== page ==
*** It’s forty years later and I have no idea why.

PREVIOUS GAME: Centaurs 86, Northampton CC 65, two days ago

NEXT GAME: Philly Pharmacy, tonight

1972-73 CENTAUR SEASON Schedule and Results:

12-1-72  — at Lehigh CCC — W/81-71 — 1-0

12-4 — at Northampton CCC — W/87-50 — 2-0

12-6  — EASTERN BAPTIST — L/73-75 — 2-1

12-12 — SPRING GARDEN — L/54-66 — 2-2

12-16 — PHILLY BIBLE — L/72-79 — 2-3

1-18-73   — at Baptist Bible — L/82-84 — 2-4

1-19  — WILMINGTON — L/56-71 — 2-5

1-25  — at Philly Pharmacy — L/56-71 — 2-6

1-30  — at Spring Garden — L/64-69 — 2-7

2-3   — at Messiah College — L/47-76 — 2-8

2-6   — at  Wilmington — L/52/88 — 2-9

2-13  — RUTGERS, S. JERSEY — W/89-68 — 3-9 (but 1-0!)

2-16  — LEHIGH CCC — W/81-76 — 4-9 (but 2-0!)

2-20  — MESSIAH — L/58-64 — 4-10 (but 2-1!)

2-22  — NORTHAMPTON CC — W/86-65 — 5-10 (but 3-1!)




On February 26th, 2013 at 7:02 am, Steve McKee: Centaur Season said:

[…] “WE ARE ALL UP FOR TONIGHT’S GAME”: Entry #26 from “A history of the events … […]


Welcome to CENTAUR SEASONS: A ‘memory blog’ of the basketball beginnings of a half-good, half-bad, all-new college team.

Once, I was a Centaur.

I played basketball for Allentown College of St. Francis de Sales in Center Valley, Pa. I was on four of the school’s first seven teams, was MVP senior year and in 1974 graduated in the fifth class.

My junior year I kept a diary: A History of the Events of the 1972-1973 Allentown College B-Ball Season, as Chronicled by, and With the Personal Memoirs + Occassional [sic] Philosophizing of the Author, One Stephen J. McKee.  One-hundred-forty-five hand-writ pages. (Yes, I was an English major.)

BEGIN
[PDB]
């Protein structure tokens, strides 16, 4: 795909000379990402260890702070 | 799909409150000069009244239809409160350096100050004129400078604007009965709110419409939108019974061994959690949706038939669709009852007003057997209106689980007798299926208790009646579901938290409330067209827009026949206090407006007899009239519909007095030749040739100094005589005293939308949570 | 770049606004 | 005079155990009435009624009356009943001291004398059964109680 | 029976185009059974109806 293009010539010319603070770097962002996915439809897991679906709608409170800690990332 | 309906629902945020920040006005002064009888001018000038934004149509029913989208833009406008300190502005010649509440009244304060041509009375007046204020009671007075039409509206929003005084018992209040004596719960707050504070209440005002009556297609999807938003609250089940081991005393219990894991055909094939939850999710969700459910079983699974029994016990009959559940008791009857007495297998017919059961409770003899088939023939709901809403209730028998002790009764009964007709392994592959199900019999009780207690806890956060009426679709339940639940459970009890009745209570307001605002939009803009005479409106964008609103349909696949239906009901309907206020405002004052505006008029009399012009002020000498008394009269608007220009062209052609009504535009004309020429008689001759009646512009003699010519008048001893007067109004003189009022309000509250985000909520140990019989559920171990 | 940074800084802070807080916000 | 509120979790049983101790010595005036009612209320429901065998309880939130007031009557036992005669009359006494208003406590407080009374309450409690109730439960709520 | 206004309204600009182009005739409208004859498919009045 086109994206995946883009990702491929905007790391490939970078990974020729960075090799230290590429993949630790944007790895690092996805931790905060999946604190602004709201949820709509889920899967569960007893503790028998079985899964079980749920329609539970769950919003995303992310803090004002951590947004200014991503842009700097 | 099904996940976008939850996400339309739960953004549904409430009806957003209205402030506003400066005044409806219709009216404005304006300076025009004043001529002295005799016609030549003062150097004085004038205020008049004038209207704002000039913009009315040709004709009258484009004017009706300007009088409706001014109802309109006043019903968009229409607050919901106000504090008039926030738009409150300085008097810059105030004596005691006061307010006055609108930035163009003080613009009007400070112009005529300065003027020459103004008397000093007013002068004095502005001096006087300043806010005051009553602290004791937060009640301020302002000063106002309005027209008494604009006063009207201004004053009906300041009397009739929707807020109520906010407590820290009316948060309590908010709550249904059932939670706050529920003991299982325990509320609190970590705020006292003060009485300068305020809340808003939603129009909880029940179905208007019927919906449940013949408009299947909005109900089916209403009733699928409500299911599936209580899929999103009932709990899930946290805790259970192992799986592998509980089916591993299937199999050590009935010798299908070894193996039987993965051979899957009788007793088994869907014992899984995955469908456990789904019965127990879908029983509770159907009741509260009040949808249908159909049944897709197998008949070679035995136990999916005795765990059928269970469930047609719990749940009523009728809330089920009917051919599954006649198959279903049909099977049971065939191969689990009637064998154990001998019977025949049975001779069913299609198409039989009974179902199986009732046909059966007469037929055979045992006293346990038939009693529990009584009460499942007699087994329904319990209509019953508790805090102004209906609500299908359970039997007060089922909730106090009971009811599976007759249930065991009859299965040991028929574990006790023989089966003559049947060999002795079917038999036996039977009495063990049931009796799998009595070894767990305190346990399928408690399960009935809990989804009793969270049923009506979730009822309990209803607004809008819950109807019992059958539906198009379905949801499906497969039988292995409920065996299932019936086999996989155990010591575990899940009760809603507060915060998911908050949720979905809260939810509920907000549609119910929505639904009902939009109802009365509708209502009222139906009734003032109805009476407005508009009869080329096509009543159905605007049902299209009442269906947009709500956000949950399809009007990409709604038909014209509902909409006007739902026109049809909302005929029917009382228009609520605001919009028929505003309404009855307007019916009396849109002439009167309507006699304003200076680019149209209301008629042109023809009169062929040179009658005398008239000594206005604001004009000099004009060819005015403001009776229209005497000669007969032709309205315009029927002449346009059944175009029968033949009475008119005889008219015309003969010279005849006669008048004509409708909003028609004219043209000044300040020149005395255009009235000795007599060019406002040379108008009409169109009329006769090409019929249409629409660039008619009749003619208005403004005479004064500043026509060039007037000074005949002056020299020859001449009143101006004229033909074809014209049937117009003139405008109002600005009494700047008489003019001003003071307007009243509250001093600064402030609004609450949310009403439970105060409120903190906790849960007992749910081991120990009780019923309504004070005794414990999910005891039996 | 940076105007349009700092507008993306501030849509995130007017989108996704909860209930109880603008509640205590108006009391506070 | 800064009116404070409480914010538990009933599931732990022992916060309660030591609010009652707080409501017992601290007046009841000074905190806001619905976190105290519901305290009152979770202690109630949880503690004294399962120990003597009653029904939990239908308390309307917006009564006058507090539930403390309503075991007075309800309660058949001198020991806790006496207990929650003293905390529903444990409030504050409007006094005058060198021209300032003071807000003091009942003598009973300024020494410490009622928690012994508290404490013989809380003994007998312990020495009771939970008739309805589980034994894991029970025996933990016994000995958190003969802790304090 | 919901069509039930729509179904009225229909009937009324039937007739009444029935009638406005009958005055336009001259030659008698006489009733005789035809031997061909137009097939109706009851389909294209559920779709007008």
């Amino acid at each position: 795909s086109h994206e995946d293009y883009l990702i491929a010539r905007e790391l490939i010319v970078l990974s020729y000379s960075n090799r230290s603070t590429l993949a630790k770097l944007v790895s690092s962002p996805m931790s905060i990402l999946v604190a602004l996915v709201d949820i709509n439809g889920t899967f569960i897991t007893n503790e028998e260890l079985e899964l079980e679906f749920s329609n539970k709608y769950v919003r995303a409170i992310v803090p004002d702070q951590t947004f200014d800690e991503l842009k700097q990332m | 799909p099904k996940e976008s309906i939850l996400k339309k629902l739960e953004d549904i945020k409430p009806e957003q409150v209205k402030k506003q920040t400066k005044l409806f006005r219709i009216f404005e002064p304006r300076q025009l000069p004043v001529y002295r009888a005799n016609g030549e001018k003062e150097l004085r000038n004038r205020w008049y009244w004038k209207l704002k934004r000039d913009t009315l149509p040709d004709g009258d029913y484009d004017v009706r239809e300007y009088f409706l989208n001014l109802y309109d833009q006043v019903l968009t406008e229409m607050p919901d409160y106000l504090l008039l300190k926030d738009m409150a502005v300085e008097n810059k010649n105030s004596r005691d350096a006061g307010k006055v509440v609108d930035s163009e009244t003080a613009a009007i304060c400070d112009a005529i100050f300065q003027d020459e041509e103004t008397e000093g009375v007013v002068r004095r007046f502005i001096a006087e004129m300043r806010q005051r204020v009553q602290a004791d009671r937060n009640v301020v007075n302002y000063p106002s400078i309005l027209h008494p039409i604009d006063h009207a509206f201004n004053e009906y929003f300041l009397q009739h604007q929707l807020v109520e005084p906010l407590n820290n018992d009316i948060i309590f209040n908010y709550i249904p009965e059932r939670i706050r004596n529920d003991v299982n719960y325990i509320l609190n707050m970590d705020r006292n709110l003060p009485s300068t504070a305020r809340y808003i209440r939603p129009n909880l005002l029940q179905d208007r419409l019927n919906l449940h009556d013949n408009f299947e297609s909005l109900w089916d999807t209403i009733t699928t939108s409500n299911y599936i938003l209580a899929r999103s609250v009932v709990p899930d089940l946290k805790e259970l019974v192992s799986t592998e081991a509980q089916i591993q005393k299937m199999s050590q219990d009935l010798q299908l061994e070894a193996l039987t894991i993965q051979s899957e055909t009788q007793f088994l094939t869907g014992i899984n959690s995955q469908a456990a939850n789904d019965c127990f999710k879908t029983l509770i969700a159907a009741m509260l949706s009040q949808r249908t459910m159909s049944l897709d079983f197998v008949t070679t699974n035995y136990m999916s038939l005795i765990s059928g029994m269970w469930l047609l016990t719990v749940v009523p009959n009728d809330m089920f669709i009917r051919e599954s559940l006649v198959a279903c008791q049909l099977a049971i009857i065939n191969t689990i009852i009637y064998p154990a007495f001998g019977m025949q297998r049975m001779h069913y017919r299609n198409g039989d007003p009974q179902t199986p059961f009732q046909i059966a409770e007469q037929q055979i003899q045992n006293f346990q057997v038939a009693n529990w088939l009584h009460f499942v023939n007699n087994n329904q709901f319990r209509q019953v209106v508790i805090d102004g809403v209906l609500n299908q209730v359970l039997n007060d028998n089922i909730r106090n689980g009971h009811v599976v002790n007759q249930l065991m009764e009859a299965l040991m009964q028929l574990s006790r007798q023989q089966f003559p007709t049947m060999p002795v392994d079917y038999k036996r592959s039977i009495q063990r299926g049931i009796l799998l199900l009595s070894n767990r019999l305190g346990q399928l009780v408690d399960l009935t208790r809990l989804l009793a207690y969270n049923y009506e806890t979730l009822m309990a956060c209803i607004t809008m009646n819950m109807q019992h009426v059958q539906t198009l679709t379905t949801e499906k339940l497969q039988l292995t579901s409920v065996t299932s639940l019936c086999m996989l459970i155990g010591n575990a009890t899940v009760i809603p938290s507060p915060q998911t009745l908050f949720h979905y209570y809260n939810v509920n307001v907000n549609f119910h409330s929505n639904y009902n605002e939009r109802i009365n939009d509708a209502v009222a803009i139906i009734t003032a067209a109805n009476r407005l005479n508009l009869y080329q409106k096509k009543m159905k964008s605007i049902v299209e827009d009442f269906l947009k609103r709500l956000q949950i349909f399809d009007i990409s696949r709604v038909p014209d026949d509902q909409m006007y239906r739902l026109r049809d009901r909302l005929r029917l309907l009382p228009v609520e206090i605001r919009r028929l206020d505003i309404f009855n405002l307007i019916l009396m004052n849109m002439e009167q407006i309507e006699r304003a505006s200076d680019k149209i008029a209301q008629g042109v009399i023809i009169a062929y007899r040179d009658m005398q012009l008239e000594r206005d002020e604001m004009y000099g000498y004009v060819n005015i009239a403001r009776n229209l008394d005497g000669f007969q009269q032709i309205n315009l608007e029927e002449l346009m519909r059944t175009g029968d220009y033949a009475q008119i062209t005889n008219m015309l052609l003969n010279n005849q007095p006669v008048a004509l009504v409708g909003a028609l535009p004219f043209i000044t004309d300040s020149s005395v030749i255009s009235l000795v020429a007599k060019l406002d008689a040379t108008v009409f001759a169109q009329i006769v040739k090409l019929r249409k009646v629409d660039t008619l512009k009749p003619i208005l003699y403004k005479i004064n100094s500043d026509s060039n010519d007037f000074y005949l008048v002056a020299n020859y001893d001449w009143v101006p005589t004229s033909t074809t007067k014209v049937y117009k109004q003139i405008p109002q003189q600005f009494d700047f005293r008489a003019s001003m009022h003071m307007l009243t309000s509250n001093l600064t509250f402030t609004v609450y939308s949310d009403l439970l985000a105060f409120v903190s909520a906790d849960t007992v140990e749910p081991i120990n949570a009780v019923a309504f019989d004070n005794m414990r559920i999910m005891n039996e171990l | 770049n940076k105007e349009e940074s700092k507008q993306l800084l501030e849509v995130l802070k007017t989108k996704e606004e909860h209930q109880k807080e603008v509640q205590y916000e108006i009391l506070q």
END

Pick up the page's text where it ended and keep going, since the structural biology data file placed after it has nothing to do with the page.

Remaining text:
But it occurs to me now: Were I today a “Bulldog” playing for “DeSales University” (both mascot and name changed in 2000), my private “History” would be not a diary but a blog.

So starting November 30  “…Personal Memoirs…” will be re-imagined as CENTAUR SEASONS

A blog before its time, posted 40 years after in real time.

Meanwhile, beginning on September 24, here at CENTAUR SEASONS the preseason has already tipped off, with stories, interviews and reminiscences of the people, the place and the purpose of those early years of Allentown College of St. Francis de Sales.

Check back often. Sign up for CentaurSeasonAlerts. Email CENTAUR SEASONS to friends.

We were not a bad team, we Centaurs. We just weren’t very good. Winning was always the goal, if never exactly the point. How could it be, with victories so few?

Back then Allentown College of St. Francis de Sales was a couple of buildings in some cornfields.  Our commitment to the school’s basketball program was far greater than was the school’s commitment us. So what? We got to play college ball – and paid for the privilege! In return, we got to be part of a team, wear the red and blue, be Centaurs. And we got to create a place that was, right then, as much concept as it was college, making itself up as we went along.

What we got was a once-in-a-life-time chance.

All we had to do was keep showing up -- next practice, next game, next season. And so we did.